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  3. What a load of rubbish! Not. The brain looks for patterns, it's what it's wired to do. I think the creative part comes when we notice a coincidental pattern and then decide to do something with it, exploit its potential. Once you've seen one 'L' you see them everywhere... There's another rust one around the edge of the circle, there's a grey one on the third row up from the right, there's a lighter brown one above the circle. The brain automatically thinks they must be deliberate - it can't be a coincidence that there are so many, surely?! Now comes the exciting part: how to exploit this in a deliberate way. I'm really looking forward to seeing what you do next! I love how this piece is coming together :)

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  4. I'm very glad to have inspired some clarity for you, Kaja! And yes, I agree, I don't think it's helpful to resist ideas as they come along. Run with it, and see what comes up next! I think I've used "rich" before for this project, but that really is how it feels to me. Wonderful textures. Onwards!

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  5. Sometimes seeing two fabrics laying side by side is the perfect impetuous to start what turns out to be a great quilt.:) This quilt continues to be very intriguing to me!

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  6. You're right, great post by Monica. I always enjoy seeing your ideas and projects.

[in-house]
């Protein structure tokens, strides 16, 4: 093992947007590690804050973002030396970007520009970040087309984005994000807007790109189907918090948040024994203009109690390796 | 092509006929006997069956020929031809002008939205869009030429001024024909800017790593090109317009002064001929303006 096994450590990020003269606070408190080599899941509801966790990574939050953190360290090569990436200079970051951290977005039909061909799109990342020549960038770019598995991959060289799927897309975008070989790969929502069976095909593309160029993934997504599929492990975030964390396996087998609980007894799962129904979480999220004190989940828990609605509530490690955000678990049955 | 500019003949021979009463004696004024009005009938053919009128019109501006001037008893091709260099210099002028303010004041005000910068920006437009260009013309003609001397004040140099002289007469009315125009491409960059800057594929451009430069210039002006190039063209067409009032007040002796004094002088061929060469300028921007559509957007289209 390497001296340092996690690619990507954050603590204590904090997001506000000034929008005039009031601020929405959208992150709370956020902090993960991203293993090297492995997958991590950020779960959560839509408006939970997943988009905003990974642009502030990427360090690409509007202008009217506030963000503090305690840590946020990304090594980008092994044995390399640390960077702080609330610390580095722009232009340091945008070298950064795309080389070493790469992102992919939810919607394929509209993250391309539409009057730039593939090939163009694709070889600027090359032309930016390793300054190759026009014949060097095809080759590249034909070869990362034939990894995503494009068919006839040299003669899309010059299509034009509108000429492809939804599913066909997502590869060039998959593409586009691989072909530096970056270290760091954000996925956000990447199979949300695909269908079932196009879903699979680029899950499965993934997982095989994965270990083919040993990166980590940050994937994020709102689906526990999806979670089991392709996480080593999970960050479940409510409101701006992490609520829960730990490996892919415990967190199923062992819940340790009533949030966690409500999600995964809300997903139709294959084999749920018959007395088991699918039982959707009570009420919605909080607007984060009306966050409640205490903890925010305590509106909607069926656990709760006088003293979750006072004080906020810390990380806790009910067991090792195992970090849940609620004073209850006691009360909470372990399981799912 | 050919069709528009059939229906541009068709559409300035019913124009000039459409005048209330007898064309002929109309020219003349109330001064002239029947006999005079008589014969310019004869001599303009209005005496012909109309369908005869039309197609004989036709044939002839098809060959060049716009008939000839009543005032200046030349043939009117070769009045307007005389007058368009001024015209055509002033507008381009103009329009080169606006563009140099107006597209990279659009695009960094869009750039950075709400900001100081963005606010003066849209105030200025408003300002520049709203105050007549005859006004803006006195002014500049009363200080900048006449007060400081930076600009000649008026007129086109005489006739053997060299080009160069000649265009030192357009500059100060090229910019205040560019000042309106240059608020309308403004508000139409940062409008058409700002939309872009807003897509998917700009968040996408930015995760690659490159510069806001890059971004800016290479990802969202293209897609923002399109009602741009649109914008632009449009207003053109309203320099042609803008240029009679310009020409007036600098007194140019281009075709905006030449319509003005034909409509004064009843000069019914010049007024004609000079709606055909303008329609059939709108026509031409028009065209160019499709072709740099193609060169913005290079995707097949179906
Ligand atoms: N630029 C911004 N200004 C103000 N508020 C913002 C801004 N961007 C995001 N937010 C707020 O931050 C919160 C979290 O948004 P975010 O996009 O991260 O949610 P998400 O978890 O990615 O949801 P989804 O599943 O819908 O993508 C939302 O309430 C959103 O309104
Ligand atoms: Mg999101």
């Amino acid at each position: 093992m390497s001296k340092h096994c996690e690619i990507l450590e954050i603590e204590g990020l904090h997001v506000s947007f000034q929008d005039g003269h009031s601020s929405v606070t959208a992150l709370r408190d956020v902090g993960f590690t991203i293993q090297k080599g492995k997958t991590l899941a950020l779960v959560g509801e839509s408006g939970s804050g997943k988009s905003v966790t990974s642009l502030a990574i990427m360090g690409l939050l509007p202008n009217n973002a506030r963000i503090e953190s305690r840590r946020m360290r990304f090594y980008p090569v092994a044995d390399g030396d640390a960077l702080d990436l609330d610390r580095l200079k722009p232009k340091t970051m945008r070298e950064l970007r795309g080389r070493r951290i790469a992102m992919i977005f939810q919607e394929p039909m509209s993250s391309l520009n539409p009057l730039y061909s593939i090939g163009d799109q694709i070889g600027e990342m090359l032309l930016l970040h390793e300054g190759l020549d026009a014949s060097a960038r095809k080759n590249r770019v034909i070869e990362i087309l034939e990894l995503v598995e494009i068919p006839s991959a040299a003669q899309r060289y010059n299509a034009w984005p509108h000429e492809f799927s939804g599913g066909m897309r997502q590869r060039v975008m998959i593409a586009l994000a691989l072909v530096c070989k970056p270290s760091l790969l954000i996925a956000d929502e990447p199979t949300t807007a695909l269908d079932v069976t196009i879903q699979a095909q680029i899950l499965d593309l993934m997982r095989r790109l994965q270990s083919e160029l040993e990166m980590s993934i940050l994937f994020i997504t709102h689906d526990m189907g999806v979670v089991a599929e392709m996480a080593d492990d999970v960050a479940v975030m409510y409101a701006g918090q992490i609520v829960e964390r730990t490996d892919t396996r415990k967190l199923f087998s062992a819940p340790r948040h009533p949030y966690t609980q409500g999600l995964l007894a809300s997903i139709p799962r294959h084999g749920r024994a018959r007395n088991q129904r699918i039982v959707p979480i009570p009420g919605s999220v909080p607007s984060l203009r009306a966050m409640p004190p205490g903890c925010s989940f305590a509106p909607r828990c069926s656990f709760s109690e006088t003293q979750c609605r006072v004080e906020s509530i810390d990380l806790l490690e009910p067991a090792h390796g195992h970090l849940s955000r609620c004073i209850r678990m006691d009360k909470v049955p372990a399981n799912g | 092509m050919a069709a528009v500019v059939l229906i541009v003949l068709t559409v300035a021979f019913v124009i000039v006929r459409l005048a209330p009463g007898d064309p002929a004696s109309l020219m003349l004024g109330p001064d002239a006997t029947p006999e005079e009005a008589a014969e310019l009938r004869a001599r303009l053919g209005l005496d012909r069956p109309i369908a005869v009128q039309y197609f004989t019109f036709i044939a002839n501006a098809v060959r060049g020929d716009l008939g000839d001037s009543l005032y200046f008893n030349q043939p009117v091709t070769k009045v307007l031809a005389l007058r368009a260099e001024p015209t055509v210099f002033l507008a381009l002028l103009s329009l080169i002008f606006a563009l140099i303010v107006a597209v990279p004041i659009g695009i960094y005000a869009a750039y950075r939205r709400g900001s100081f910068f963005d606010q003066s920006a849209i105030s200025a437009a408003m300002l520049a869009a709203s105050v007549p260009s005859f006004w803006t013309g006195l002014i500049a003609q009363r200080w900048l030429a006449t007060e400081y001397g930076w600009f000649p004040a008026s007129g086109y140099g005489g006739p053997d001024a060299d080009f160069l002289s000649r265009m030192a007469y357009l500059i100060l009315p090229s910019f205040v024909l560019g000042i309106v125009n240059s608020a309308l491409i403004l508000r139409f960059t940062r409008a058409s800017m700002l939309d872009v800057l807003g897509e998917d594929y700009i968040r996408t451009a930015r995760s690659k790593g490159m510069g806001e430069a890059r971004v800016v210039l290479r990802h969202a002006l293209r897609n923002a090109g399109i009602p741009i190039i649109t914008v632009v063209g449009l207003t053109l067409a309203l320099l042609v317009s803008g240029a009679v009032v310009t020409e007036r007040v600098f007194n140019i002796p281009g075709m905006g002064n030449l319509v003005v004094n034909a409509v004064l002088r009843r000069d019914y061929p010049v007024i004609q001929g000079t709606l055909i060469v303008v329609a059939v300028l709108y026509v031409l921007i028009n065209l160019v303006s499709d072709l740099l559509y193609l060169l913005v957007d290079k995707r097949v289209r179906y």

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  7. By the way, the creating process is just that, a process, sometimes meandering, sometimes way out there, sometimes spot on. Embrace it, you're doing great!

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  8. No bunkum here! Love what you do. I'm trying to learn to be more confident in my own unfettered play. I have so many old projects I want to finish that I don't play much, but every once in a while I break of and do some. I'm getting more flexible. Still love watching folks work in this fashion!!

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  9. I think the repetition of elements is what always makes your quilts so appealing--and the neat thing is that they come to you while you are constructing the blocks--not in an all-planned-out-ahead-of-time design decision.

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  10. The juxtaposition of the L-shapes and the quarter circles intrigues me. I need the reminders to stop frequently to look at my work. So much better than waiting till it's all sewn.

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  11. Great quote - i love how things change in the making and I've been deliberately colour clumping (that's how i call it) to give the eye some place to rest rather than be too scrappy and keeping things away from each other.

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  12. No bunkum from me. I found the point about the L shape and then incorporating it very interesting and useful.

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  13. the thoughtful quilter, thoughtful artistic eye. I would have bought these two fabrics seeing them together too. This is exactly why I dont clean the studio, when two fabrics fall next to each other accidentally